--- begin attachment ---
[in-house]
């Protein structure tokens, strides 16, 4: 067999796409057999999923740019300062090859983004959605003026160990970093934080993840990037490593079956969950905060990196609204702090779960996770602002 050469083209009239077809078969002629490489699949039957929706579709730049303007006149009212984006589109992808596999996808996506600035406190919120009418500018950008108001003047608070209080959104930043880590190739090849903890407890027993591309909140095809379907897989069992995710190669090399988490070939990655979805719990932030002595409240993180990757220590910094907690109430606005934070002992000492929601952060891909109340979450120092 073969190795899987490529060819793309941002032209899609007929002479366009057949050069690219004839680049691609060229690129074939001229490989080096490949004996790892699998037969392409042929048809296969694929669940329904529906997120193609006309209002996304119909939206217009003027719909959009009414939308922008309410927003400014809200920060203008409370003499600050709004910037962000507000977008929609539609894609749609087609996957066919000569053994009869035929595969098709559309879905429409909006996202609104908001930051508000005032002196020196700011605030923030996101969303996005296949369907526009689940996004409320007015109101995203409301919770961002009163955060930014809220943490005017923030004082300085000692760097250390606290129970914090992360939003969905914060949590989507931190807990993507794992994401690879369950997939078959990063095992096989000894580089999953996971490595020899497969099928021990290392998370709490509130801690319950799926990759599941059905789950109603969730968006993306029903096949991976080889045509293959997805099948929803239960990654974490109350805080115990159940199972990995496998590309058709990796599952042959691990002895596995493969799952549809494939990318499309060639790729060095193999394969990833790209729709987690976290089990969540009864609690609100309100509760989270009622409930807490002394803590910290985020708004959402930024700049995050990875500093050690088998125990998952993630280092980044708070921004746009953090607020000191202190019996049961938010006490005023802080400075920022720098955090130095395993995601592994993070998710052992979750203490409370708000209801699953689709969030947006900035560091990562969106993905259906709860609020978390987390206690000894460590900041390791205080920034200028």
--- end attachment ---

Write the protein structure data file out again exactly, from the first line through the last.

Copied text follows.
[in-house]
């Protein structure tokens, strides 16, 4: 067999796409057999999923740019300062090859983004959605003026160990970093934080993840990037490593079956969950905060990196609204702090779960996770602002 050469083209009239077809078969002629490489699949039957929706579709730049303007006149009212984006589109992808596999996808996506600035406190919120009418500018950008108001003047608070209080959104930043880590190739090849903890407890027993591309909140095809379907897989069992995710190669090399988490070939990655979805719990932030002595409240993180990757220590910094907690109430606005934070002992000492929601952060891909109340979450120092 073969190795899987490529060819793309941002032209899609007929002479366009057949050069690219004839680049691609060229690129074939001229490989080096490949004996790892699998037969392409042929048809296969694929669940329904529906997120193609006309209002996304119909939206217009003027719909959009009414939308922008309410927003400014809200920060203008409370003499600050709004910037962000507000977008929609539609894609749609087609996957066919000569053994009869035929595969098709559309879905429409909006996202609104908001930051508000005032002196020196700011605030923030996101969303996005296949369907526009689940996004409320007015109101995203409301919770961002009163955060930014809220943490005017923030004082300085000692760097250390606290129970914090992360939003969905914060949590989507931190807990993507794992994401690879369950997939078959990063095992096989000894580089999953996971490595020899497969099928021990290392998370709490509130801690319950799926990759599941059905789950109603969730968006993306029903096949991976080889045509293959997805099948929803239960990654974490109350805080115990159940199972990995496998590309058709990796599952042959691990002895596995493969799952549809494939990318499309060639790729060095193999394969990833790209729709987690976290089990969540009864609690609100309100509760989270009622409930807490002394803590910290985020708004959402930024700049995050990875500093050690088998125990998952993630280092980044708070921004746009953090607020000191202190019996049961938010006490005023802080400075920022720098955090130095395993995601592994993070998710052992979750203490409370708000209801699953689709969030947006900035560091990562969106993905259906709860609020978390987390206690000894460590900041390791205080920034200028």